These types of zero-day attacks are likely to increase in future years, as we progressively rely on our phones for all kinds of activities. According to BankinfoSecurity, their potential lies in the fact that mobile users have smaller screens and simplified user experiences, which assures a greater chance of success. It is not easy to identify compromised- yet still legitimate- websites. They are unexpected and no antivirus can protect the visitors, even if users are mindful about updating apps and systems or avoiding suspicious websites. These incidents can only be prevented by big tech companies’ investment in testing their systems and identification of those responsible for the attack. Given the level of expertise of these hackers, it would be reasonable to think that a country can be behind these acts.
 “I like this laptop. I carry it with me every day.” by Jeroen den Otter licensed under Unsplash
 “Ransomware Attacks Soared 150% in 2020,” Infosecurity Magazine, March 2021, https://www.infosecurity-magazine.com/news/ransomware-attacks-soared-150-in/
 “Facebook and Apple are the latest companies to fall victim to cyberattack,” Krypsys, https://www.krypsys.com/news/facebook-and-apple-are-the-latest-companies-to-fall-victim-to-cyberattack/
 “The Coors Brewery from Vanover Park” by Helen H. Richardson licensed under The Denver Post.
 Toppan Merrill/FA, “Form 8-K Molson Coors Beverage Co Current Report, Item 8.01,” SEC Edgar Filing Tracker, March 11, 2021, https://sec.report/Document/0001104659-21-034789/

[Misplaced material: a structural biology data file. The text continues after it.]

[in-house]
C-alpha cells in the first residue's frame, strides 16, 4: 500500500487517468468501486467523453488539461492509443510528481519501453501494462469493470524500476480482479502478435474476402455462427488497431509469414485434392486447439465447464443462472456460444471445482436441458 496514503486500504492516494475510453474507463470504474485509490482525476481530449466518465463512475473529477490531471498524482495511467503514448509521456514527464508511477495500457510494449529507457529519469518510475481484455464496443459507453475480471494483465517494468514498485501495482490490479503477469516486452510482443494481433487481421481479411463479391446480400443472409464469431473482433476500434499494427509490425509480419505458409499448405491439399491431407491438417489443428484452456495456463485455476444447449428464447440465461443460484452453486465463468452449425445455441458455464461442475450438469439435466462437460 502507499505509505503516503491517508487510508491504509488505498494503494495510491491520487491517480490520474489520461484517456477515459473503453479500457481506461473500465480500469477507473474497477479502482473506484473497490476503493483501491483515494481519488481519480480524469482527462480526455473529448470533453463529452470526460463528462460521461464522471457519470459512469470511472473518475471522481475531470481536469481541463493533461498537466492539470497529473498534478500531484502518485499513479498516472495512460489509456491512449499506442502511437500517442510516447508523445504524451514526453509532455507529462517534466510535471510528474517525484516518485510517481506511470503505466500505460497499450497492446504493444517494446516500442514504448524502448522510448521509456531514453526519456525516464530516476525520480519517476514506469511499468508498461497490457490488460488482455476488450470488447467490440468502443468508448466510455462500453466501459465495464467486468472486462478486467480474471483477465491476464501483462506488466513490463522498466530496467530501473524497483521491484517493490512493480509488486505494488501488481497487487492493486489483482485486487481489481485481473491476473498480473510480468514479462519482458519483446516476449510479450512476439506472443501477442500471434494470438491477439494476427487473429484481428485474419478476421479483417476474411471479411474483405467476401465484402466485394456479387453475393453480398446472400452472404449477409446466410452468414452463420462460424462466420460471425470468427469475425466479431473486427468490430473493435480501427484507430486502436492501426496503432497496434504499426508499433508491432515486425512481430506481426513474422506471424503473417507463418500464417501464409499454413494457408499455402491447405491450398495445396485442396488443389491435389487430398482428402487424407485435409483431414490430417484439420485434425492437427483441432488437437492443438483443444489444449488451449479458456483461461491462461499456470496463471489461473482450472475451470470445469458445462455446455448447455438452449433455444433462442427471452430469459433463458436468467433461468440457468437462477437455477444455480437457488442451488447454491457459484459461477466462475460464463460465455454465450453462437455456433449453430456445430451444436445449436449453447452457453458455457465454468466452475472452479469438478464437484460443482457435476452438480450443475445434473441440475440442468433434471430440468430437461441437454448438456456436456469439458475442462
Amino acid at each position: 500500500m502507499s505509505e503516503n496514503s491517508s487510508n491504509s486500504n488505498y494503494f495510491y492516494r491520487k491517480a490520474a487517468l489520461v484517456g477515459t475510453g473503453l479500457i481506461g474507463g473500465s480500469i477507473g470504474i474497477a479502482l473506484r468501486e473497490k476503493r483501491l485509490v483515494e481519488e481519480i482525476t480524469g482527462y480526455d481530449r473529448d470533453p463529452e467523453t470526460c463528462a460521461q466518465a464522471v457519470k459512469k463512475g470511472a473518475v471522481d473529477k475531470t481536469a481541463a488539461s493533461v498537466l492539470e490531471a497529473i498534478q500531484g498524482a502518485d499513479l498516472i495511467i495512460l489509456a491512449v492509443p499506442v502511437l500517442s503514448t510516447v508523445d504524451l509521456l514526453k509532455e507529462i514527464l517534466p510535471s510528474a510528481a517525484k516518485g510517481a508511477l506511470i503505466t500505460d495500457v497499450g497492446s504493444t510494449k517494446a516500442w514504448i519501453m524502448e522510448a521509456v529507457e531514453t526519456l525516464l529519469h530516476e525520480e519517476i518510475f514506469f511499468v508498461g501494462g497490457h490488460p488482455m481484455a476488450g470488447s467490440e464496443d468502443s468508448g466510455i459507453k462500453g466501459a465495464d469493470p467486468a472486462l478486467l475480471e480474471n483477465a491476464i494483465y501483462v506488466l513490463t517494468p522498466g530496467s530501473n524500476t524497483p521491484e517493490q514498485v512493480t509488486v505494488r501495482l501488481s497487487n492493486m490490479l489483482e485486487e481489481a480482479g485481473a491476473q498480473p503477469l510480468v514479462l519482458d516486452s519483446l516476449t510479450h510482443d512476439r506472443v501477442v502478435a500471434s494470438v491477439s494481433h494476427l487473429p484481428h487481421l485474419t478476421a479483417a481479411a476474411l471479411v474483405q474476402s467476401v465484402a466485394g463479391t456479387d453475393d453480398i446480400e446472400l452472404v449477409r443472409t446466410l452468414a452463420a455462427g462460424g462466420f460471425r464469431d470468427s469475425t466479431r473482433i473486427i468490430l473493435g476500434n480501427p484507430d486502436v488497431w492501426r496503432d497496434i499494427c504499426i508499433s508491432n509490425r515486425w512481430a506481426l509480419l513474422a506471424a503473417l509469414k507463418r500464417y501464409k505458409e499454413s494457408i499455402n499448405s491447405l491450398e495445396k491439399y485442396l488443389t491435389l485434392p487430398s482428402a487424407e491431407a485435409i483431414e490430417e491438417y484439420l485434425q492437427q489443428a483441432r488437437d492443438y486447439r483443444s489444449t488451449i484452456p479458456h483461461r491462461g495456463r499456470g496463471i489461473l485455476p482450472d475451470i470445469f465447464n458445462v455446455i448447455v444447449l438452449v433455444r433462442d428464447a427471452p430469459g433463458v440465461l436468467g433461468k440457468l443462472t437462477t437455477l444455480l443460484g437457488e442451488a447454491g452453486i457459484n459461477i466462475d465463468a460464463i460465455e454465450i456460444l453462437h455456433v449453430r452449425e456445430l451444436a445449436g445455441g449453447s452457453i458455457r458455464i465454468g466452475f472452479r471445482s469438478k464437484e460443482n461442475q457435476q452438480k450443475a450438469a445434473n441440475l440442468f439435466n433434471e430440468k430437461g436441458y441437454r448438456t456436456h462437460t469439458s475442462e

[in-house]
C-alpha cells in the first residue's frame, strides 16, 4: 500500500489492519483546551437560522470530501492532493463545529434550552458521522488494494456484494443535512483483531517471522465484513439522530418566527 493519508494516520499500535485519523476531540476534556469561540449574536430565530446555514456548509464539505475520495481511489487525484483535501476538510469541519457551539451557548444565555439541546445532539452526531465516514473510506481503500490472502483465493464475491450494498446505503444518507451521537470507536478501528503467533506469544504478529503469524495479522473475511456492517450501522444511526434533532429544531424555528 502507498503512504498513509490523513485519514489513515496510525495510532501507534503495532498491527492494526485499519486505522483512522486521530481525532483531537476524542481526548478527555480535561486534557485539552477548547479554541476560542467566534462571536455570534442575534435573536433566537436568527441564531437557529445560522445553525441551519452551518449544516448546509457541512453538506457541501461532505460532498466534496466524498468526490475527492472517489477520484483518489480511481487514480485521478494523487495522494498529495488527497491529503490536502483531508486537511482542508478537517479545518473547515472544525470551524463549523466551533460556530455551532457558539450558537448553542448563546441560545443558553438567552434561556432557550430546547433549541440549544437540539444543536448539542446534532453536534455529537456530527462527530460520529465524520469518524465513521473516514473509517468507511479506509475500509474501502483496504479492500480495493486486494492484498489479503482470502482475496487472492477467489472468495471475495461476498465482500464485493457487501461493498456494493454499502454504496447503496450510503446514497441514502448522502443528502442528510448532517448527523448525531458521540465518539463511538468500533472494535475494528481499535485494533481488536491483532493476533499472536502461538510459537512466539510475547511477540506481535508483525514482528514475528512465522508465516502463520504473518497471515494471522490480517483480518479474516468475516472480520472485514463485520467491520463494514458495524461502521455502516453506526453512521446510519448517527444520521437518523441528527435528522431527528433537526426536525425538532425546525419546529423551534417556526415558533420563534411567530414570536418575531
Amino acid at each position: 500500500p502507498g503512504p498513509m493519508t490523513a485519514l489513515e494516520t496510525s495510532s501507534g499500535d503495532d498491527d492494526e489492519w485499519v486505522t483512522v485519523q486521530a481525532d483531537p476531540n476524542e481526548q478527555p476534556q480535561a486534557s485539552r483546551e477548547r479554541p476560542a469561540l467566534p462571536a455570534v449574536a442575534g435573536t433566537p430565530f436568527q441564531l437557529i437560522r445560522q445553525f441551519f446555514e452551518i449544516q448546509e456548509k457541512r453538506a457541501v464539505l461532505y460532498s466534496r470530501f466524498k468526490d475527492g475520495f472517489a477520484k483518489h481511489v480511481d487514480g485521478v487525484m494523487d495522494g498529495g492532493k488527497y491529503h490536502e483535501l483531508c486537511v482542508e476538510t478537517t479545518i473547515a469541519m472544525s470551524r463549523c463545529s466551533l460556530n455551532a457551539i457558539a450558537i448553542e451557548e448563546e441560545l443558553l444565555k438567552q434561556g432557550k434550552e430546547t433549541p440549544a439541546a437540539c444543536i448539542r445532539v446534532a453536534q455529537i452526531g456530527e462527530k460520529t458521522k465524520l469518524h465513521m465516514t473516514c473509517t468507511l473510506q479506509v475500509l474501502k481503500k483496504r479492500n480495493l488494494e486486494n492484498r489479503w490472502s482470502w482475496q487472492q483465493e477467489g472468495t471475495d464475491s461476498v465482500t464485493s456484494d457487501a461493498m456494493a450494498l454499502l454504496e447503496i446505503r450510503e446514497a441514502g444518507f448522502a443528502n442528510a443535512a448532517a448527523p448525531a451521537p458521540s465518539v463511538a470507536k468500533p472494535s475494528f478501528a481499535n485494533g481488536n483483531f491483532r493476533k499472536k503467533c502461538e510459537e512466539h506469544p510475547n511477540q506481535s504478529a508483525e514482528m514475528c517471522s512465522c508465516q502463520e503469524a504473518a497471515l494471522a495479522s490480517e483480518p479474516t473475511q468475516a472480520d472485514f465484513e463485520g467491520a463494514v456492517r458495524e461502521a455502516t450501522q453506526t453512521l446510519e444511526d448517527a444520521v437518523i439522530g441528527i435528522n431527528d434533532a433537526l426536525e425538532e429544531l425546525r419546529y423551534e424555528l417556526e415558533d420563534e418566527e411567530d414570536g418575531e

INTERPOL Warns of Organized Crime Threat to COVID-19 Vaccines.” INTERPOL, December 2, 2020. https://www.interpol.int/News-and-Events/News/2020/INTERPOL-warns-of-organized-crime-threat-to-COVID-19-vaccines
 Pierluigi Paganini, “Prominent Italian Firms under Attack, Campari Is the Last One,” Security Affairs, November 6, 2020, https://securityaffairs.co/wordpress/110470/cyber-crime/campari-cyberattack.html
 Naveen Goud, “Lion Beverages Hit by a Ransomware Cyber Attack,” Cybersecurity Insiders, June 10, 2020, https://www.cybersecurity-insiders.com/lion-beverages-hit-by-a-ransomware-cyberattack/.
 Sam Roguine, “4 Crucial Strategies for Enterprise Ransomware Protection in 2020,” Arcserve, July 7, 2020, https://info.arcserve.com/blog/4-crucial-strategies-for-enterprise-ransomware-protection-in-2020
 Marisa Midler, “3 Ransomware Defense Strategies,”Carnegie Mellon University, November 2020, https://insights.sei.cmu.edu/sei_blog/2020/11/3-ransomware-defense-strategies.html
 "F5 Networks in Seattle -- Work trip" by vrkrebs licensed under CC BY-NC-ND 2.0
 “Detecta si tienes Malware o si tu Iphone ha sido Hackeado” by iphonedigital licensed under Creative Commons
 Akshaya Asokan, “Watering Hole Operation Leveraged Zero-Day Exploits”, BankInfoSecurity, January 2021 https://www.bankinfosecurity.com/watering-hole-operation-leveraged-zero-day-exploits-a-15757